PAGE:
Introduction and Facts
The above-captioned cases, each brought pursuant to G.L. c. 240, § 6 to remove a cloud from the title of the properties in question, present two issues, one in common and the other in three variations. Each arises from a foreclosure sale of property in Springfield. The first issue is whether the Boston Globe, in which the notices of foreclosure sale were published, was a newspaper with general circulation in the town where the land lies (Springfield) within the meaning of G.L. c. 244, § 14 at the times of publication. [Note 1] The second is whether the published notices, which named the plaintiffs as the foreclosing parties even though they had no record interest in the property at the time of either publication or foreclosure, complied with G.L. c. 244, § 14.
The variations of the second issue are as follows. In Ibanez, U.S. Bank National Association, [Note 2] in whose name notice was published and sale took place, had no interest in the mortgage being foreclosed (either recorded or unrecorded) at the time of publication or sale. Complaint to Remove Cloud from Title at 2,¶ 3; 3,¶ 8 (Sept. 12, 2008) (filed in Misc. 384283) (hereinafter, the Ibanez Complaint). Further, there was nothing in the notice to indicate that it was acting (or purporting to act) as someone elses agent, much less the agent of the principal. Motion for Entry of Default Judgment at 3 (Jan. 30, 2009) (filed in Misc. 384283) (hereinafter, the Ibanez Motion). U.S. Bank only acquired an interest in the Ibanez mortgage by assignment nearly fourteen months after the auction took place. Ibanez Complaint at 2, ¶ 3; 3, ¶ 8.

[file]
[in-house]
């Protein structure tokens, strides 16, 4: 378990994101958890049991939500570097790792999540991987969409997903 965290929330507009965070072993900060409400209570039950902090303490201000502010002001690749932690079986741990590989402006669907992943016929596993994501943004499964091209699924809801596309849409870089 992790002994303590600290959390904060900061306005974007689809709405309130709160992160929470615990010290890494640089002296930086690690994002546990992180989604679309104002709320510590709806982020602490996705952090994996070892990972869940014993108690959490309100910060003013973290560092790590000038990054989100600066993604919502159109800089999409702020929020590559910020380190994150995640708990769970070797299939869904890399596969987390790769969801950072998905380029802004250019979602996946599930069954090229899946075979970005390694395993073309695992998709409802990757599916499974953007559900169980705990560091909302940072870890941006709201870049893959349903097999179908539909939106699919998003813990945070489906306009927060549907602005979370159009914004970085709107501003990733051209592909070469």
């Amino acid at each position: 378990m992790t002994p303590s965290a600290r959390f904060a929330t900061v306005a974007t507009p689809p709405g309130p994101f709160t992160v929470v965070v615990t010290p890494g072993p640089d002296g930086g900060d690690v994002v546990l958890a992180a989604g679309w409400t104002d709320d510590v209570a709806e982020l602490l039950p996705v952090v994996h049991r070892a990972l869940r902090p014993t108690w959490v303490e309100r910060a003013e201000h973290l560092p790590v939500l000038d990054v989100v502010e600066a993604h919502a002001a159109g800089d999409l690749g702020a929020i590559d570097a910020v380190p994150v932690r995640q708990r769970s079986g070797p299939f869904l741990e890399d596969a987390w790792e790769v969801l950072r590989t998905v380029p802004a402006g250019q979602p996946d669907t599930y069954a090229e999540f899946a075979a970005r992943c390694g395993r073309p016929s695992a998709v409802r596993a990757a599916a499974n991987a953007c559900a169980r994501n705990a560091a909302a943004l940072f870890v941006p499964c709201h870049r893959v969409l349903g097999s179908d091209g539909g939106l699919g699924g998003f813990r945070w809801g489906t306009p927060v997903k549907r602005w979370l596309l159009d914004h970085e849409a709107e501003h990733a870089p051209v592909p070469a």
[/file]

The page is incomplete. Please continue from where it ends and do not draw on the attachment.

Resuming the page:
In Larace, Wells Fargo Bank, in whose name notice was published and sale took place, also had no interest in the mortgage being foreclosed (either recorded or unrecorded) at the time of publication or sale. Complaint to Remove Cloud from Title at 2, ¶ 3; 3, ¶ 8 (Oct. 23, 2008) (filed in Misc. 386755) (hereinafter, the Larace Complaint). There also was nothing to indicate that it was acting (or purporting to act) as someone elses agent, much less the agent of the principal. Motion for Entry of Default Judgment at 2-3 (Feb. 2, 2009) (filed in Misc. 386755) (hereinafter, the Larace Motion). However, it acquired the mortgage by assignment ten months after the sale, with the assignment declaring an effective date prior to foreclosure (April 18, 2007). Larace Complaint at 2, ¶ 3.
In Rosario, LaSalle Bank, in whose name notice was published and sale took place, was the unrecorded holder of the mortgage at the time of publication and sale, but did not record the assignment reflecting that interest until over a year after the sale. Complaint to Remove Cloud from Title at 2, ¶ 3; 3,¶ 8 (Oct. 16, 2008) (filed in Misc. 386018) (hereinafter, the Rosario Complaint).